12 Jan 2009

Alcohol-based mouthwash linked to cancer

12:19 pm on 12 January 2009

The Ministry of Health says people should not be using mouthwashes that contain alcohol long-term, following a review indicating it can cause cancer.

The review, authored by several independent experts and published in the Australian Dental Journal, says there is sufficient evidence to show that these mouthwashes increase people's risk of developing oral cancer.

The review says ethanol in mouthwash can permeate the lining of the mouth, making it easier for cancer causing substances to cause damage.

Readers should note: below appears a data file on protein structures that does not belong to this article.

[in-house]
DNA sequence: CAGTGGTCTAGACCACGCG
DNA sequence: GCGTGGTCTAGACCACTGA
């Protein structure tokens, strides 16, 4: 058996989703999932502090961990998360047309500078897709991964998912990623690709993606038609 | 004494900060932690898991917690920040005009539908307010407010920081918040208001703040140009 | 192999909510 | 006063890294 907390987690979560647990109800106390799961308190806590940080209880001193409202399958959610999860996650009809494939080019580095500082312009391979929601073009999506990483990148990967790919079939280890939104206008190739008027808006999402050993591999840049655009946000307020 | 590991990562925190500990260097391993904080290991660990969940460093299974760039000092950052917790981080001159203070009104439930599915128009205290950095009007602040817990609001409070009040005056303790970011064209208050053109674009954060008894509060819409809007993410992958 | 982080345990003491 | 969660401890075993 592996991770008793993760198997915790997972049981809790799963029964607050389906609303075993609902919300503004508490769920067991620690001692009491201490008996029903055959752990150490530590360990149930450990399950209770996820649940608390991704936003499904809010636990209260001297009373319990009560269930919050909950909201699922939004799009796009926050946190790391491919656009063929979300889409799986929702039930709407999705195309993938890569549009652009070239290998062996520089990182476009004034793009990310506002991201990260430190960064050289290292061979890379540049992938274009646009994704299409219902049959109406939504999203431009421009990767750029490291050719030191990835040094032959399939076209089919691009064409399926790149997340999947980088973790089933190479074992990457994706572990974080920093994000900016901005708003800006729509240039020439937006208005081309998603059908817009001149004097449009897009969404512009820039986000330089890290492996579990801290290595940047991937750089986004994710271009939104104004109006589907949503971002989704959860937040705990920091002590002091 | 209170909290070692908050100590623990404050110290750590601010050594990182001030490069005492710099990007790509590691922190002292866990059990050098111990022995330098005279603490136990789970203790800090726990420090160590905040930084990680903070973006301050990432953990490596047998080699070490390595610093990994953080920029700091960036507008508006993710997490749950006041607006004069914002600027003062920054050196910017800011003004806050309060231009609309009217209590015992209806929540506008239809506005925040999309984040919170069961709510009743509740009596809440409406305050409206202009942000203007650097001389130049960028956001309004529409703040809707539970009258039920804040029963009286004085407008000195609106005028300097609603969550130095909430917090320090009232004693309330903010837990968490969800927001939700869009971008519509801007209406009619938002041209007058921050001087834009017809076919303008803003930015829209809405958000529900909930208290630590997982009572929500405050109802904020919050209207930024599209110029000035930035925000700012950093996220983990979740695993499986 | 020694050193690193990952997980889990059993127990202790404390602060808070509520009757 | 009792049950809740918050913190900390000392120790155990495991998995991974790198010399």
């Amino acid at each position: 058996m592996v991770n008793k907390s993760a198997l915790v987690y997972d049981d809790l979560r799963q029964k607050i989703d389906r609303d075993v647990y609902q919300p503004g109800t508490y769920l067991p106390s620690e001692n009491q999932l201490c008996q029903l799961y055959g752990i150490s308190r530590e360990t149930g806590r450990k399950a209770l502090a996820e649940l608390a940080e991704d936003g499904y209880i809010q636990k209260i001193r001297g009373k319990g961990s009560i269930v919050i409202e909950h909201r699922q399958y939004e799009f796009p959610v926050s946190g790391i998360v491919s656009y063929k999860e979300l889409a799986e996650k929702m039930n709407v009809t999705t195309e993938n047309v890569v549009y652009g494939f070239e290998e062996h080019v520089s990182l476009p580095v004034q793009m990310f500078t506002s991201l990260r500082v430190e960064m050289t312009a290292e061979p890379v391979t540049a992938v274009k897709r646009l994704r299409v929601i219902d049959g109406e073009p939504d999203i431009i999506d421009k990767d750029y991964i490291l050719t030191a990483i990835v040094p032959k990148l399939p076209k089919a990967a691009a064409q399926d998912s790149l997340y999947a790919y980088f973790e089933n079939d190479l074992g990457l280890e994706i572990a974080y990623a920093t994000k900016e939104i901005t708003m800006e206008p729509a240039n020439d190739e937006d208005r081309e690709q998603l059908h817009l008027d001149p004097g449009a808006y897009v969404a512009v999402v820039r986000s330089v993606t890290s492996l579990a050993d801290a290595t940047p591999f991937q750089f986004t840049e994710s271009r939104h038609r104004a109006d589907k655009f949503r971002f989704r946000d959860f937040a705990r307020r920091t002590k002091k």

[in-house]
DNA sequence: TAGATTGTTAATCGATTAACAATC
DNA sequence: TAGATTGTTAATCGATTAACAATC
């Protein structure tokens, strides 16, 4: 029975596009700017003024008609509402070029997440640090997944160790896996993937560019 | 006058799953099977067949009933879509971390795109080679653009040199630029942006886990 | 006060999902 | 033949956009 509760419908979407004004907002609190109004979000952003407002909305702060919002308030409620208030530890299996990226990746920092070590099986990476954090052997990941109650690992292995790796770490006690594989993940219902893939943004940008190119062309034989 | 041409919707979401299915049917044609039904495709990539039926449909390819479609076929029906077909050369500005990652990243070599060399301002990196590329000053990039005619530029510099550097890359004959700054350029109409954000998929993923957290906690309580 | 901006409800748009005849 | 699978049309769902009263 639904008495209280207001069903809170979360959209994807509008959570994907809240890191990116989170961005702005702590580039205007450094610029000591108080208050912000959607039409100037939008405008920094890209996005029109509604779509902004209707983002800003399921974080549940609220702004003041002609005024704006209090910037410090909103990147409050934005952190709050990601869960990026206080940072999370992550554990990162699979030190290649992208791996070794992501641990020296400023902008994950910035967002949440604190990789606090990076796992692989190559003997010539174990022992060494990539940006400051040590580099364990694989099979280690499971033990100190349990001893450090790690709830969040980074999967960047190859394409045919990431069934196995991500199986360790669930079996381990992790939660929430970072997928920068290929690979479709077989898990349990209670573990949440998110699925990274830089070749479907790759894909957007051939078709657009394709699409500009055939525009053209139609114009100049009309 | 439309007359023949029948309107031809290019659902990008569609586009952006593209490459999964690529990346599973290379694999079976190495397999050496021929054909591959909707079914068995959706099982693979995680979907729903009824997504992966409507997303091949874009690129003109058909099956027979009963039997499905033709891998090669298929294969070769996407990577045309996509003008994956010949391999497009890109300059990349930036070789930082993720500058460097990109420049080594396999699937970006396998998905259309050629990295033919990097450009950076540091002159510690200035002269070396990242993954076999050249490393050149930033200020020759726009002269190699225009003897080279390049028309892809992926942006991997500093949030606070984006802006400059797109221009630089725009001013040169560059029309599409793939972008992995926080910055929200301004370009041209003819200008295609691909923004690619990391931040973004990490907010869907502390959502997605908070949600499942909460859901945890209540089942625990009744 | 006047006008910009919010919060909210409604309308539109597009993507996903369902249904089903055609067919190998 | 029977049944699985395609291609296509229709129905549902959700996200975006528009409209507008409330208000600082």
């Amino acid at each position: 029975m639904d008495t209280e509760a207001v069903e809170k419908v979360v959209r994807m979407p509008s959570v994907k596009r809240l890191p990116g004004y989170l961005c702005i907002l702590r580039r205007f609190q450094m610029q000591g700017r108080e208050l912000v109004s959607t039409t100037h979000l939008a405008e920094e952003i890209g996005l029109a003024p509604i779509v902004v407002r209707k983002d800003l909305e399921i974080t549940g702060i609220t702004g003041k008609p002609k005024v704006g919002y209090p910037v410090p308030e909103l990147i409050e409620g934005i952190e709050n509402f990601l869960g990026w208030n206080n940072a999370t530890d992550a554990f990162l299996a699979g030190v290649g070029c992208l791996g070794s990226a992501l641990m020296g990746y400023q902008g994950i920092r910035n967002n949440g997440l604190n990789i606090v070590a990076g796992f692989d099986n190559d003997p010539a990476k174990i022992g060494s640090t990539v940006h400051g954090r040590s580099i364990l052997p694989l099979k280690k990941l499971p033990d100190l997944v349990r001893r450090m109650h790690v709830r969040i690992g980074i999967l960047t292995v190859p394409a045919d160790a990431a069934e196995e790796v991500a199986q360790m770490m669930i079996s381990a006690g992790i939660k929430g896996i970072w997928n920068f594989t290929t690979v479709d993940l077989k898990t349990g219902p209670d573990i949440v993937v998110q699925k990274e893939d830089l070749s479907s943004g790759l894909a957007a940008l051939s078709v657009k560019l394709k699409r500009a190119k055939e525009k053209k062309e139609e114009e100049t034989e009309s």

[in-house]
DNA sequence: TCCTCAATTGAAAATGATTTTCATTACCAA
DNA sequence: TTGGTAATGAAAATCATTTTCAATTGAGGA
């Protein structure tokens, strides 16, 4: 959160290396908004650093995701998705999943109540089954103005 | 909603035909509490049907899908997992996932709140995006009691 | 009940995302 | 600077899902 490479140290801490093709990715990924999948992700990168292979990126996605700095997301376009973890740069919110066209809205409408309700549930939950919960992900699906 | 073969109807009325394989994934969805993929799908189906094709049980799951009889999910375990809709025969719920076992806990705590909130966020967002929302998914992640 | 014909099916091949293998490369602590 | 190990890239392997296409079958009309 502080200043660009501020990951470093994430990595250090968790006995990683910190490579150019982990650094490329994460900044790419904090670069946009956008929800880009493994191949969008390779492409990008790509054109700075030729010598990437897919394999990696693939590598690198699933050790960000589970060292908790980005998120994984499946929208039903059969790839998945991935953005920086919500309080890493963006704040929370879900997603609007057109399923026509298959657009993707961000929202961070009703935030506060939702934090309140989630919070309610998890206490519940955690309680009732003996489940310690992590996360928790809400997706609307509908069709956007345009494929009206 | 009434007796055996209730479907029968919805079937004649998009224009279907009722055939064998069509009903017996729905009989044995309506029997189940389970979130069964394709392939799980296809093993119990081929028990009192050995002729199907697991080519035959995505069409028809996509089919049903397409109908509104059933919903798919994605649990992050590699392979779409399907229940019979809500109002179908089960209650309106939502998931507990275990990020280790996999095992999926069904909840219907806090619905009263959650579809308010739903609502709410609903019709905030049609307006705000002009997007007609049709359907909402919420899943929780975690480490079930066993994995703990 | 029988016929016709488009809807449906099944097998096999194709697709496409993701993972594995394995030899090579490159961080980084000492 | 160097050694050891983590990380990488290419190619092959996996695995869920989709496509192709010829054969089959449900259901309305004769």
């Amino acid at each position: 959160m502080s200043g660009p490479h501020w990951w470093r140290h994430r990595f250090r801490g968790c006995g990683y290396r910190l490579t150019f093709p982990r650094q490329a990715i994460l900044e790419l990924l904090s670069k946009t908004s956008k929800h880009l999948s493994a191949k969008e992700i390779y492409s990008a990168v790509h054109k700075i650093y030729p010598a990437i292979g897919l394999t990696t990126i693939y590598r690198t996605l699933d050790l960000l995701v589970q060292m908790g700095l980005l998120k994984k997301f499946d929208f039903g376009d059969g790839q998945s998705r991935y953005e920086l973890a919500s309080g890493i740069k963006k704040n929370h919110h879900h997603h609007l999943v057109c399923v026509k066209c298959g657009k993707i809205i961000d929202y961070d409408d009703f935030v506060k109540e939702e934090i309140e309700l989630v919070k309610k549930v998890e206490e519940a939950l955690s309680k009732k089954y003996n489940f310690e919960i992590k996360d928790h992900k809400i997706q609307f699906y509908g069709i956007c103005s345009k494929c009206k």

Acetaldehyde, a toxic by-product of alcohol that may accumulate in the oral cavity when swished around the mouth, is also believed to be carcinogenic.

One of the authors of the review, Associate Professor Michael McCullough in Queensland, says prolonged use of alcohol-based mouthwashes can increase the risk of oral cancer by four to five times.

He says dentists need to re-think whether it is safe to recommend the use of mouthwashes.

The Health Ministry says more research needs to be done. However, it advises people not to use mouthwashes containing alcohol on a regular, long-term basis without advice from a dentist.

Neil Hewson, from the Australian Dental Association, says most people do not actually need mouthwash if they practise good brushing and flossing.